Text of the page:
Acid rain is a topic of much concern in today’s world. As carbon dioxide gas, CO2, dissolves in water droplets of unpolluted air, the following reaction occurs:

{\text{C}}{{\text{O}}_{\text{2}}} + {\text{ }}{{\text{H}}_{\text{2}}}{\text{O}} \leftrightarrow {{\text{H}}_{\text{2}}}{\text{C}}{{\text{O}}_{\text{3}}}

H2CO3 is a weak acid that causes the rain from unpolluted air to be slightly acidic. This source of “acid rain” is not usually considered to be a pollutant, since it is natural and usually does not alter the pH of rain water very much. Oxides of sulfur dissolve in water droplets to cause more serious problems. Sulfur dioxide dissolves to produce sulfurous acid, H2SO3, by the equation:

{\text{S}}{{\text{O}}_{\text{2}}} + {\text{ }}{{\text{H}}_{\text{2}}}{\text{O}} \leftrightarrow {{\text{H}}_{\text{2}}}{\text{S}}{{\text{O}}_{\text{3}}}

This source of sulfur dioxide can occur naturally, as from volcanic gases. More often, however, sulfur dioxide is considered a pollutant, since it is a by-product of fossil-fuel combustion.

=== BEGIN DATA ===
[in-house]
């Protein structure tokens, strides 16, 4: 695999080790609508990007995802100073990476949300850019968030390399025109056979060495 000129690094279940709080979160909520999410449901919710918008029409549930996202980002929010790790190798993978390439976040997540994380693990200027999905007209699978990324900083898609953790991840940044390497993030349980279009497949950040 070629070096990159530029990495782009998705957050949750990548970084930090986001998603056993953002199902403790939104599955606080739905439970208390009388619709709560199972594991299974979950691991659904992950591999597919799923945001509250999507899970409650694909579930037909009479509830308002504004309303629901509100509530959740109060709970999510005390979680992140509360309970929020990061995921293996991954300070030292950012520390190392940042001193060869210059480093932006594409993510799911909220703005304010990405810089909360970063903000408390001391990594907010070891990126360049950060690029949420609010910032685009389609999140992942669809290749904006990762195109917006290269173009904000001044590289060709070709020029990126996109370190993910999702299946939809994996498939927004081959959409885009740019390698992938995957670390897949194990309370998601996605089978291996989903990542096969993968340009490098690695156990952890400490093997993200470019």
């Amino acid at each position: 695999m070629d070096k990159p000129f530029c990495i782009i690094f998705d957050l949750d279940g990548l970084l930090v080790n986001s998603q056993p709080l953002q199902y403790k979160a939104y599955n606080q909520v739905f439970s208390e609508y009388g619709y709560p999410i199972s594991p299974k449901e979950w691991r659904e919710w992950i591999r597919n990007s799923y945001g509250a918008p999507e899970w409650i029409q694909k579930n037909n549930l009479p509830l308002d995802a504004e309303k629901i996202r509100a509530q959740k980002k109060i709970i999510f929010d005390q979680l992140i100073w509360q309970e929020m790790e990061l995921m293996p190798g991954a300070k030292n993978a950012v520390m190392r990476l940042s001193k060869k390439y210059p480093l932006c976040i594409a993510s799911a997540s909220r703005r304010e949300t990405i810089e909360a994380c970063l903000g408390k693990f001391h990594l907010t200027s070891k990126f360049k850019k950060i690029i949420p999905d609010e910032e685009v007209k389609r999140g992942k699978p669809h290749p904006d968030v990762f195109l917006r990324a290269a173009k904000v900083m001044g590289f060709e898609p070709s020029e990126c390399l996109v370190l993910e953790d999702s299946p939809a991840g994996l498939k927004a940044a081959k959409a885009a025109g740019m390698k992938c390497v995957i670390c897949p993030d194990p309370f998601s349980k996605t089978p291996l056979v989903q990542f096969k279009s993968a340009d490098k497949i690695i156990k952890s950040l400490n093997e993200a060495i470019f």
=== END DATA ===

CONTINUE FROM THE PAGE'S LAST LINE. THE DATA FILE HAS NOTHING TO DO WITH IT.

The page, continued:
The acidity of a solution can be expressed using the pH scale, which ranges from 0 to 14. Solutions with a pH above 7 are basic, solutions with pH below 7 are acidic, and a neutral solution has a pH of 7. In Part I of this experiment, you will study how the pH of water changes when CO2 is dissolved in water. In Part II, you will study the effect sulfuric acid has on the pH of different water types.


In this experiment, you will

  • Measure pH.
  • Study the effect of dissolved CO2 on the pH of distilled water.
  • Study the effect on pH of dissolving H2SO4 in various waters.
  • Learn why some bodies of water are more vulnerable to acid rain than others.